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Oncology nurse supports mother through breast cancer

IU Health Simon Cancer Center

Oncology nurse supports mother through breast cancer

She was diagnosed with breast cancer at the peak of the pandemic and Barbara Schneider found strength and guidance through her daughter – an IU Health oncology nurse.

By IU Health Senior Journalist, T.J. Banes,

She likes to say that she has only been a Hoosier for four months. It was April when Barbara “Barb” Schneider and her husband put their Geneva, Ill. home on the market. In June, they packed their belongings and moved to Indianapolis.

“If there’s one thing COVID taught us to appreciate it is being near family,” said Schneider, who turned 60 the beginning of September. Married 30 years to her husband, Mark, they are the parents to twin boys, Ryan and Kevin, 25, who live in California; and a daughter, Kate Phillips, 28, who is an oncology nurse at IU Health Simon Cancer Center.

With a family history of breast cancer, Schneider had a baseline mammogram at the age of 32. Over the years, she became part of a high-risk program at a hospital in Illinois and had mammograms or MRIs every six months. Many of those resulted in biopsies – all benign – until last February.

“My grandmother died of breast cancer and my aunt had breast cancer. When they talk about the statistic of women who get breast cancer – one in eight - I knew it wasn’t if I’d get breast cancer; it was when I’d get breast cancer,” said Schneider. She has undergone genetic testing and found no evidence of a hereditary diagnosis.

Initially, the cancer showed up in her left breast but further testing showed it was also in her right breast. It wasn’t the first medical challenge for Schneider. She also has an auto immune disease, had a heart attack in 2016, and was diagnosed with malignant melanoma in two years ago.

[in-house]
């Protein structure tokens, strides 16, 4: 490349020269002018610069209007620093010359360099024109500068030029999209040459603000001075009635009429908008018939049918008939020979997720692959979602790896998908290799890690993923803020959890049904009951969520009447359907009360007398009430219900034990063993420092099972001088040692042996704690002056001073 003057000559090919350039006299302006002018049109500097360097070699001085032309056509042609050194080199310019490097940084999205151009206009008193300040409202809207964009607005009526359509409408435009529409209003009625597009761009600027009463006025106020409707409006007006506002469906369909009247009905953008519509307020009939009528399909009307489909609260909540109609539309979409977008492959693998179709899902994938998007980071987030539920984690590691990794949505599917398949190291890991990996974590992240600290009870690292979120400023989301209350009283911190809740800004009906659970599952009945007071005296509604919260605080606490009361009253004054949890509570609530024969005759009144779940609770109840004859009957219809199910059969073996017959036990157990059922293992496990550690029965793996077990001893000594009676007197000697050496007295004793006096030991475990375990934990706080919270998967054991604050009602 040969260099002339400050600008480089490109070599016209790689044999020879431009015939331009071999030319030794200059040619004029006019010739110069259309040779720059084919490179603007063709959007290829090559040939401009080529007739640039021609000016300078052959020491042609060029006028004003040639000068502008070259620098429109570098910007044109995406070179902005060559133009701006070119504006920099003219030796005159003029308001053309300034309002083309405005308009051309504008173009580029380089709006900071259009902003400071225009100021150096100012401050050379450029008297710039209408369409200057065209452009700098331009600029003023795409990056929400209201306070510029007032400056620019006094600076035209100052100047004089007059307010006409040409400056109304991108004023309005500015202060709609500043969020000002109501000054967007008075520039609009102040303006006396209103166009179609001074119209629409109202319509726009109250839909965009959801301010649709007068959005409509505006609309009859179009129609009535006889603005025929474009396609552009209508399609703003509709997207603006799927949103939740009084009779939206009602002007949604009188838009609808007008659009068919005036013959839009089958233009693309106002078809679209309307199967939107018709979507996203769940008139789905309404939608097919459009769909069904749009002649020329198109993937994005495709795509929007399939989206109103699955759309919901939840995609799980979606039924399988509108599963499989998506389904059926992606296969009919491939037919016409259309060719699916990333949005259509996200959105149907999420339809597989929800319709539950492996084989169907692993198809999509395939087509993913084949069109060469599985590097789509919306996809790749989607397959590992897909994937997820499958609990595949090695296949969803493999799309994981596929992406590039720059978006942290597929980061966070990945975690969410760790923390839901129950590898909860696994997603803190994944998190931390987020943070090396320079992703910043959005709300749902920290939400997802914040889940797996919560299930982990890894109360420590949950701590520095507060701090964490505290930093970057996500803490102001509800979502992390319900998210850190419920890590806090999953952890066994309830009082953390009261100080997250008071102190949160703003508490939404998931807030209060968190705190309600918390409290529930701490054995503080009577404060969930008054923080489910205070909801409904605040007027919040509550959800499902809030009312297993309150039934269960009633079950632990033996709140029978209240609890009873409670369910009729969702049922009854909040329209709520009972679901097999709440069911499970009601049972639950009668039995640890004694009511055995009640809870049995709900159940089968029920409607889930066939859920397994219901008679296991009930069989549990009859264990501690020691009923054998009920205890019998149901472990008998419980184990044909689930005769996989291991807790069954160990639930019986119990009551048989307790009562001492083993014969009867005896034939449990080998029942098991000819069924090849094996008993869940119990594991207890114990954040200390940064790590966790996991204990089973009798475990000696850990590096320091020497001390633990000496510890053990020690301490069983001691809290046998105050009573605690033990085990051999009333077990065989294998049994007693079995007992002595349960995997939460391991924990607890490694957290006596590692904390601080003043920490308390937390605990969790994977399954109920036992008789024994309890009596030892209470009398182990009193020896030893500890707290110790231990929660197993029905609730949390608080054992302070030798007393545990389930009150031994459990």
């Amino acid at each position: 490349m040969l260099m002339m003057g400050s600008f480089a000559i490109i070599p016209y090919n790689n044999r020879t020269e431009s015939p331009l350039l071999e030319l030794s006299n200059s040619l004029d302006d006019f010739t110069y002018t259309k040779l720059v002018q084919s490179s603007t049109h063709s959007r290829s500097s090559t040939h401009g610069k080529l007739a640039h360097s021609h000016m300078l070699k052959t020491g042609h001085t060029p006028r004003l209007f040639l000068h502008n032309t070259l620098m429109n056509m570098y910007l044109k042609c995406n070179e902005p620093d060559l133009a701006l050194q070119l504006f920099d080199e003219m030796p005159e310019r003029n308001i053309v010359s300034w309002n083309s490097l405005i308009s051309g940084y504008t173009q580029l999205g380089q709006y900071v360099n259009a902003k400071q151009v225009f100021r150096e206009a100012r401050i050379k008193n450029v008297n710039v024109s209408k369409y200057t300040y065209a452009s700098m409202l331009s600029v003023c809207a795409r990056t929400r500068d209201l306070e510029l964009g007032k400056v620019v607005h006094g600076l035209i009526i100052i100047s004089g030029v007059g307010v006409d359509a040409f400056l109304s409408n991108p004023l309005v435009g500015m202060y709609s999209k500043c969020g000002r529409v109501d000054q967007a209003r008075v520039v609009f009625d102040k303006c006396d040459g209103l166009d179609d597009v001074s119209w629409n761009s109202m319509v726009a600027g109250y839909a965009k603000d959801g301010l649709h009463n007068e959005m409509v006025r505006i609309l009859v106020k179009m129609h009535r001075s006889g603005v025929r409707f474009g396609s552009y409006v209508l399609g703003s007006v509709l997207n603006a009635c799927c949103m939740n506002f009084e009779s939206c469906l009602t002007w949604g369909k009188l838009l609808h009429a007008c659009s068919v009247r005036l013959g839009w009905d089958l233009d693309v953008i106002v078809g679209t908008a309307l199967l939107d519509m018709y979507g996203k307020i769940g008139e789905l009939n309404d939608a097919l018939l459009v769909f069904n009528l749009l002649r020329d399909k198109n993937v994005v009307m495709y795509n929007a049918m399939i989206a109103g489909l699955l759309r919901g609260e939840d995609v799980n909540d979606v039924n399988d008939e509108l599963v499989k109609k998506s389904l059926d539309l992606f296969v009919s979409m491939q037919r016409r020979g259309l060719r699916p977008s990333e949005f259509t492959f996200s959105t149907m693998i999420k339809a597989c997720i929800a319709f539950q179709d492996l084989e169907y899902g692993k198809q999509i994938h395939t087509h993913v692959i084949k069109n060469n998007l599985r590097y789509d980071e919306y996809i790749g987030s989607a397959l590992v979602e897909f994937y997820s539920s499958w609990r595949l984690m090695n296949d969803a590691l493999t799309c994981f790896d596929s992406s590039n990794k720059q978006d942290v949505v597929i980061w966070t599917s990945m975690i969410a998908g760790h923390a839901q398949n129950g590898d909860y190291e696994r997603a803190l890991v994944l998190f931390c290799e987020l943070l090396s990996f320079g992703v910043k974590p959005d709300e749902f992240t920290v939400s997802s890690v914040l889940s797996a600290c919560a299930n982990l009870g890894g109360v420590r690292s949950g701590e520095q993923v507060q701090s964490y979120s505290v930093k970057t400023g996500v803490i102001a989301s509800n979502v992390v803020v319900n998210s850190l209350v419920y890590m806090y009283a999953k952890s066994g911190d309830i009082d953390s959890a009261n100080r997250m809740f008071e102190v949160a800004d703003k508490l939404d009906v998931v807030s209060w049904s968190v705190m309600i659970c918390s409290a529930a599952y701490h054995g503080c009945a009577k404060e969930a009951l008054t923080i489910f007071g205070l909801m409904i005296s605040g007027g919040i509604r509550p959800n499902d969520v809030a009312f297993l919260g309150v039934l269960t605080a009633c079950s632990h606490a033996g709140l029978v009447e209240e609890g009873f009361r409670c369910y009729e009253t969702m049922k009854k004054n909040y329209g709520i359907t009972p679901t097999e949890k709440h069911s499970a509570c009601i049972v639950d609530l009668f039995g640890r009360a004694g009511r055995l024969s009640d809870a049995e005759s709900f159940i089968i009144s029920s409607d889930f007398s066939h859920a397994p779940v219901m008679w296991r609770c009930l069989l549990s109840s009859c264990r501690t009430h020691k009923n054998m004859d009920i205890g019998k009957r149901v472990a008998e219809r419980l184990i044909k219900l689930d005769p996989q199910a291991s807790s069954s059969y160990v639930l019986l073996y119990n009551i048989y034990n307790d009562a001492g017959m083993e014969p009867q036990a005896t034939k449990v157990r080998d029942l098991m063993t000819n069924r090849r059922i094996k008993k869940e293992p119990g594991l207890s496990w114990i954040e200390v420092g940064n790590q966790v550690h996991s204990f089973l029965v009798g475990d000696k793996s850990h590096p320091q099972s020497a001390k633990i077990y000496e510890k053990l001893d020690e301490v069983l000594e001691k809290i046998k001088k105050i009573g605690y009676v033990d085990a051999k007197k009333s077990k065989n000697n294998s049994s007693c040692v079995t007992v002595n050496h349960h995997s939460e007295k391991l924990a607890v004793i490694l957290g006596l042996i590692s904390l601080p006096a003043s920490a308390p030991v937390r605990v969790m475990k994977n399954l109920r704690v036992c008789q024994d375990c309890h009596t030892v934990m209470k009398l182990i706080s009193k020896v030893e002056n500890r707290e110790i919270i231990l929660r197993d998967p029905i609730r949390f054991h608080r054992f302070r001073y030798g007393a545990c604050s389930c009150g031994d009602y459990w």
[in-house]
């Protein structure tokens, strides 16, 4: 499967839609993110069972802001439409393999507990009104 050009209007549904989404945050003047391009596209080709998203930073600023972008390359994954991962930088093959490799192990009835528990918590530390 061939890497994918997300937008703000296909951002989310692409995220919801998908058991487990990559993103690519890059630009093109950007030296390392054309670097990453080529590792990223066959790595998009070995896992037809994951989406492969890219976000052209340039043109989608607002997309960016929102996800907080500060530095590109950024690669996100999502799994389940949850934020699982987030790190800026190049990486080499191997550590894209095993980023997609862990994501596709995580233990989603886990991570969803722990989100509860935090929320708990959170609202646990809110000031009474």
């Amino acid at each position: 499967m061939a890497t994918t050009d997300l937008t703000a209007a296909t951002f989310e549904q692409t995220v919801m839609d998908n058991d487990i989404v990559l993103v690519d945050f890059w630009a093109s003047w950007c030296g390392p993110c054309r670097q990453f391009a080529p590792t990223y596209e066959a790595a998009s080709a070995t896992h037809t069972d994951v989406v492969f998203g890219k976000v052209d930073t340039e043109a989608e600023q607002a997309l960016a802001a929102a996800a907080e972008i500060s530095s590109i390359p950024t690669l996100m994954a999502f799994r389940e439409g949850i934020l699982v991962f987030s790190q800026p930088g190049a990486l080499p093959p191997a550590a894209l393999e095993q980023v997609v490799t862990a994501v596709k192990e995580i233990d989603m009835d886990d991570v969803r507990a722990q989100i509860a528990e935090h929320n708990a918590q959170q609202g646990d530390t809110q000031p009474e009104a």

“All those things made me a higher risk for surgery,” said Schneider. Her surgeon in Illinois offered three possible treatment options: A lumpectomy with radiation; a single mastectomy in her left breast; or a double mastectomy.

“Throughout all of this my daughter was a huge source of support for me. As an oncology nurse, she was a wonderful sounding board and she understood my risks and understood my mentality in making my decision,” said Schneider.

That decision was a double mastectomy without reconstruction, performed at an Illinois hospital on March 17 – the same day the state went on lockdown.

“At this point in my life, I did not want to worry about implants and something that is unnatural to my body. At 60, my body has served me well I don’t need my breasts to appreciate that,” said Schneider. The procedure she opted for is medically known as “Aesthetic Flat Closure (AFC),” and involves the reconstruction of a flat chest. Extra skin, fat, and tissue in the breast are removed and the remaining tissue is tightened and smoothed so the chest wall appears flat.

“Everything healed and my other medical issues are under control. I truly believe I made the right decision for me,” said Schneider. “We knew IU Health as a teaching hospital and we know its reputation,” said Schneider. With the help of her daughter, she is in the process of establishing new physicians and has been in the care of IU Health’s Dr. Megan Cox, specializing in family medicine, and Dr. Michael Blakley, who specializes in internal medicine and rheumatology.

In her spare time, Schneider enjoys reading and sewing crafts. In Illinois she volunteered at a cancer center and hopes to again volunteer in her new home state.

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